Trials of the Word
Writers and Politics
In two of these recent collections of essays, and very occasionally in the third, we watch their authors performing with impressive learning, at times with elegance and charm, an activity which one is hard pressed to describe or account for. One knows of course what it is called: for one reads it, one reviews it, and alas one writes it. It is called literary criticism. But literary criticism used to be supposed to serve the humble purpose of helping people to read with greater understanding the sort of writing which used to be called “creative.” Most of what today is still called literary criticism should be given another name. Literification? Literatics? Or, better perhaps, literastics? It is an activity in which, with the help of reading, without too much bleeding and sweating, the critic constructs sets of variations on themes which he draws or claims to draw from a poem or a novel, or from some other critic. The activity is rapidly approaching the condition of absolute autonomy. The erstwhile mediators, in their overwhelming respect for literature (make it hard!), have achieved something quite remarkable. They have made themselves indispensable. They are on the way to making literature dispensable. As a pupil of mine, by no means abnormally lazy, corrupt, intelligent, or witty, said recently: “I have followed your lectures on Macbeth and I have read the criticism. Do I have to read the play as well?”
The proliferation of universities, the proliferation of academics, the proliferation of career-enhancing literary criticism…Transfigurations, metamorphoses, epiphanies, unveilings and ever-fertile ambiguities…The story needs no gloss, though one may wonder sadly whether one’s colleagues on the science side, in their pursuit of a doctor’s degree or of tenure, are expected to discover a new law of nature every semester or so. “I digress,” writes R.W.B. Lewis, “to wonder with a certain anxiety how long the relatively small store of American literature is going to survive the writing about it, and especially the writing about the whole of it.” Harry Levin has found a good answer—peace of mind in his time at least: comparative literature. Comparative literature isn’t going to be used up so soon: there is a lot of it. And the East has caught on quickly, as witness such research projects as “The Kabuki Theater and the Elizabethan Stage” or “The Icelandic Saga and the Malay Folk-tale,” put forward by young people to whom, if I were convinced that they had ever been really moved by a single line of poetry in whatever tongue, I would gladly award a dukedom, were it in my power.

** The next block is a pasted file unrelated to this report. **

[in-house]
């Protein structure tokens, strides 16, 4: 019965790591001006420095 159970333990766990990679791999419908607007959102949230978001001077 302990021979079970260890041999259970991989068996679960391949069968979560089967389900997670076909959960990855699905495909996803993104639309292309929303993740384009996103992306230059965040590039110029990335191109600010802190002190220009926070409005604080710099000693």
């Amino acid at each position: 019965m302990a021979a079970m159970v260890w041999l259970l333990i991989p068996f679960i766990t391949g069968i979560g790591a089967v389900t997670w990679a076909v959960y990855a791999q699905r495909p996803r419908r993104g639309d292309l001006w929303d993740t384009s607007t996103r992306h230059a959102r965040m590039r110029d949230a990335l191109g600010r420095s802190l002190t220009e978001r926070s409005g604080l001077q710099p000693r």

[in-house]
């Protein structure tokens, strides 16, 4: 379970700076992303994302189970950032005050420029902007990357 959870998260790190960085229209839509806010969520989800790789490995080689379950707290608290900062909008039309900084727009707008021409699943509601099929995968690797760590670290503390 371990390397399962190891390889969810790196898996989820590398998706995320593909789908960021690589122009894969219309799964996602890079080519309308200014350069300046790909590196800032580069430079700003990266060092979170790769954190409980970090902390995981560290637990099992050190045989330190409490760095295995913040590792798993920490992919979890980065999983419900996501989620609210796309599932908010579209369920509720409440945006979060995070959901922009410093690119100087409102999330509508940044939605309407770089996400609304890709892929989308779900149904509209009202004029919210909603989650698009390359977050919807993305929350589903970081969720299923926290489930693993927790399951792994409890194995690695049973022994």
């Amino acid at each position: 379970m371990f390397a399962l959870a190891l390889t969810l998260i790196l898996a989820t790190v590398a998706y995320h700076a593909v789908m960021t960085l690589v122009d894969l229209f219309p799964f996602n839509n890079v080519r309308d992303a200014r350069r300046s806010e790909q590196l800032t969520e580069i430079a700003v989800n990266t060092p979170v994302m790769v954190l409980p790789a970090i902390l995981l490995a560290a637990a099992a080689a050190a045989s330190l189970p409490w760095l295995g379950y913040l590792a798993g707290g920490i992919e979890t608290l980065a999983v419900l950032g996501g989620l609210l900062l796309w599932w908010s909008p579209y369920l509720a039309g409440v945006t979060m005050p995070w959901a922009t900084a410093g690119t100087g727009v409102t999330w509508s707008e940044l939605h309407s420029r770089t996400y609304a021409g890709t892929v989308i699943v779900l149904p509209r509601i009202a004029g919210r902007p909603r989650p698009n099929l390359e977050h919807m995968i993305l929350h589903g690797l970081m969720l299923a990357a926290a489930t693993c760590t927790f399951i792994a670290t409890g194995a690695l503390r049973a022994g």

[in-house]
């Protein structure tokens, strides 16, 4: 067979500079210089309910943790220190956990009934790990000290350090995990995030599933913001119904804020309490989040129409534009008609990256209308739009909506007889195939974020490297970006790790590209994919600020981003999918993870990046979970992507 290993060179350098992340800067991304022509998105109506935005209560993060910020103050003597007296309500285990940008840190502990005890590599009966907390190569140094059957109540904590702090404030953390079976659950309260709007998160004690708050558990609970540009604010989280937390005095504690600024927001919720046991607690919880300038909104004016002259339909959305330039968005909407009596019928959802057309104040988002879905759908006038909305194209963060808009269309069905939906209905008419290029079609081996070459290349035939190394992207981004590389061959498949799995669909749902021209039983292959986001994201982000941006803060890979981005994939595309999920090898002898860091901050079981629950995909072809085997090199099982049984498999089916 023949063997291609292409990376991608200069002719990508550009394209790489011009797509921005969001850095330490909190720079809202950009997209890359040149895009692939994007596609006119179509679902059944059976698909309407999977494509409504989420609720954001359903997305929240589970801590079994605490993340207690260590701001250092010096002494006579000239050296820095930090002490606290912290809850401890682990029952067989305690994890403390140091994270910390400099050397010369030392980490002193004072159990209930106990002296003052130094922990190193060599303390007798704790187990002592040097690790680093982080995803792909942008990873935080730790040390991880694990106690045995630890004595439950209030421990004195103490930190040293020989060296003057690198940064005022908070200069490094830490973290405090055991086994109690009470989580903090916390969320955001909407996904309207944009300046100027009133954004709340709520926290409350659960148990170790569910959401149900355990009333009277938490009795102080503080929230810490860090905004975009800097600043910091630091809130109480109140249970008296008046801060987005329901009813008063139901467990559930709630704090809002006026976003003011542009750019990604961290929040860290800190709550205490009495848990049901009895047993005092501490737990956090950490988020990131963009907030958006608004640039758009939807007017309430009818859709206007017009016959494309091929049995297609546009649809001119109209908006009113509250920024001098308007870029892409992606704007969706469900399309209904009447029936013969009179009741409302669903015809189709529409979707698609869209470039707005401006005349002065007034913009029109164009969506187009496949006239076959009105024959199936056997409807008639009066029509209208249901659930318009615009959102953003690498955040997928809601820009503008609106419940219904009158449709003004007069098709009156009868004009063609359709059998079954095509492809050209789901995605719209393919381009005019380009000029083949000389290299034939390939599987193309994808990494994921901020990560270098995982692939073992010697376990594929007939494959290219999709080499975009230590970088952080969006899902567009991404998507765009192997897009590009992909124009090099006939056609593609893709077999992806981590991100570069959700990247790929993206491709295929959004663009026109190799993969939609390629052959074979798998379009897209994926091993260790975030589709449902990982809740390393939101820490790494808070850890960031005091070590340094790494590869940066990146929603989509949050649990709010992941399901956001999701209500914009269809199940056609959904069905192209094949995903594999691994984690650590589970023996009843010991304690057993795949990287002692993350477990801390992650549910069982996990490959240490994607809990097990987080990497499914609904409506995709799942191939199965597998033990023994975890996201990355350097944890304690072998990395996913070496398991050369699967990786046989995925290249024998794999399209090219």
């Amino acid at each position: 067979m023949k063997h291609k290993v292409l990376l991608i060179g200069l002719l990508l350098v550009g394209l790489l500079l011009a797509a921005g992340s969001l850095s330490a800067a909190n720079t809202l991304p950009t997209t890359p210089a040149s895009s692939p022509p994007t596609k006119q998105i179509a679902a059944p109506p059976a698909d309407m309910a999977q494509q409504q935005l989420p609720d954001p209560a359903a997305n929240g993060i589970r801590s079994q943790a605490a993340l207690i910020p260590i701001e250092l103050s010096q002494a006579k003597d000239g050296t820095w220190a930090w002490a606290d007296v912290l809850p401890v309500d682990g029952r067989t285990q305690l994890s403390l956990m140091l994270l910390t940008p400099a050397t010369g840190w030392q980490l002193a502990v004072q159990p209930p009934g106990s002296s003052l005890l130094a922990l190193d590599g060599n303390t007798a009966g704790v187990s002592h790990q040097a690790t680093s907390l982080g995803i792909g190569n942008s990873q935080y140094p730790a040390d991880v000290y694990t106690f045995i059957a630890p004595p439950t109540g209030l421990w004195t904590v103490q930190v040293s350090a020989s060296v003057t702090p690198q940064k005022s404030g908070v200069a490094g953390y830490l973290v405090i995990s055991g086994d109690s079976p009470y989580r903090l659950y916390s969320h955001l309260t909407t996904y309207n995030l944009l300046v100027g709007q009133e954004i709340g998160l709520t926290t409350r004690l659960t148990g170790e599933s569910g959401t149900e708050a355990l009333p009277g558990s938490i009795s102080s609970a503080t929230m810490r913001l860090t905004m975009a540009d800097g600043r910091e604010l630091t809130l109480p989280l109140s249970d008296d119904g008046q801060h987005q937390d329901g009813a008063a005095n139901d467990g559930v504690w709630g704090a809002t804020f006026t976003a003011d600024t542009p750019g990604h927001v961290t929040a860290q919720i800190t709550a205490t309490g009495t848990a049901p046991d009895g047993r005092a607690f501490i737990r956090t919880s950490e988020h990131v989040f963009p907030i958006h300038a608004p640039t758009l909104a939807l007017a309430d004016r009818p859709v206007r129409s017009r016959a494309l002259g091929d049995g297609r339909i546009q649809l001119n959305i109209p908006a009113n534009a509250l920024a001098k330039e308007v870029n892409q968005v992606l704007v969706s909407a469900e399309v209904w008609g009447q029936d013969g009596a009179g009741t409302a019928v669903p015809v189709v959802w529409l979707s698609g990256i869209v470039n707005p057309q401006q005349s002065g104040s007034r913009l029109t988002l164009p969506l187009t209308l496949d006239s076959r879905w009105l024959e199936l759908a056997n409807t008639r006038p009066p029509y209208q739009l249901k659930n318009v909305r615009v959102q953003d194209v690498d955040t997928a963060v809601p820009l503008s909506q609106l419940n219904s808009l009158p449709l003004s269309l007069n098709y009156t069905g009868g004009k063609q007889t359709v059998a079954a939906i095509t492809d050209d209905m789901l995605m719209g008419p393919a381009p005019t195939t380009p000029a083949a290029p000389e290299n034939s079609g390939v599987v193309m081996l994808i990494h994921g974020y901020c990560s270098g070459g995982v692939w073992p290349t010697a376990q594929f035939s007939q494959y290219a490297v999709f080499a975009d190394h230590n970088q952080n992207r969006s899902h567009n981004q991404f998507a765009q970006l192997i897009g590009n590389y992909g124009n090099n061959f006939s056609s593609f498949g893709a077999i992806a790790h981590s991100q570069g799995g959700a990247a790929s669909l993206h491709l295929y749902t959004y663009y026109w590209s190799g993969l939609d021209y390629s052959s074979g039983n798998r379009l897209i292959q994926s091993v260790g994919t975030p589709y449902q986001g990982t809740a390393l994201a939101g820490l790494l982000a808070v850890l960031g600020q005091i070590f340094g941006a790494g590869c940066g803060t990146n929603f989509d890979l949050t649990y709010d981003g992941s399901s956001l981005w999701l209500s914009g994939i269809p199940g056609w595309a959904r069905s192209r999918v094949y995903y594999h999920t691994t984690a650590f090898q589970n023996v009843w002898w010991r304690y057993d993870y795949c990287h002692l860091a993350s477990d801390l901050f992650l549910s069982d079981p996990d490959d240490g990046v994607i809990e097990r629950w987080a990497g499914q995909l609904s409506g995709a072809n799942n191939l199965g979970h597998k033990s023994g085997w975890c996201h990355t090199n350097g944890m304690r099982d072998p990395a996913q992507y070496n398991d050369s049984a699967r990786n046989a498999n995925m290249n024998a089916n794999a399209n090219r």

“THE DISCIPLINE of comparative literature…has tended to focus its interest on interrelationships—traditions and movements, the intellectual forces that find their logical termination in-ism—rather than on the contemplation of individual masterpieces.” This is Mr. Levin, who is a great one for interrelationships, but at least, as his pun suggests, interested in words as well. The “special illumination” provided …
This article is available to online subscribers only.
Please choose from one of the options below to access this article:
Purchase a print premium subscription (20 issues per year) and also receive online access to all all content on nybooks.com.
Purchase an Online Edition subscription and receive full access to all articles published by the Review since 1963.
Purchase a trial Online Edition subscription and receive unlimited access for one week to all the content on nybooks.com.
Comparative Lit. October 6, 1966